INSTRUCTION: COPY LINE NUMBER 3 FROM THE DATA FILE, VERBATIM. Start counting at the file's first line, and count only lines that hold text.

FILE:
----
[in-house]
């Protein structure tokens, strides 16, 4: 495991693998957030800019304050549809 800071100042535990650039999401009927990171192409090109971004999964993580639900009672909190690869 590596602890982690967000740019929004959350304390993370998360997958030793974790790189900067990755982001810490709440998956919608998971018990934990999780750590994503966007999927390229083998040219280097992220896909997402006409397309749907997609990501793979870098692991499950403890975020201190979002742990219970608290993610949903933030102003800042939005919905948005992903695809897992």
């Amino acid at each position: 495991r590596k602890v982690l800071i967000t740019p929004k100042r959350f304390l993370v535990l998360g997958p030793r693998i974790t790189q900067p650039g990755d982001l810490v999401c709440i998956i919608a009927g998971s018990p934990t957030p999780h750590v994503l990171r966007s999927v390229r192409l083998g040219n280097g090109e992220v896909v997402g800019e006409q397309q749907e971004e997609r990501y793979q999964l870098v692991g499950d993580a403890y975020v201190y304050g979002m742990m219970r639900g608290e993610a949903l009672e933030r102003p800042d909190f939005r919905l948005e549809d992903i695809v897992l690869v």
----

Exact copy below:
């Amino acid at each position: 495991r590596k602890v982690l800071i967000t740019p929004k100042r959350f304390l993370v535990l998360g997958p030793r693998i974790t790189q900067p650039g990755d982001l810490v999401c709440i998956i919608a009927g998971s018990p934990t957030p999780h750590v994503l990171r966007s999927v390229r192409l083998g040219n280097g090109e992220v896909v997402g800019e006409q397309q749907e971004e997609r990501y793979q999964l870098v692991g499950d993580a403890y975020v201190y304050g979002m742990m219970r639900g608290e993610a949903l009672e933030r102003p800042d909190f939005r919905l948005e549809d992903i695809v897992l690869v």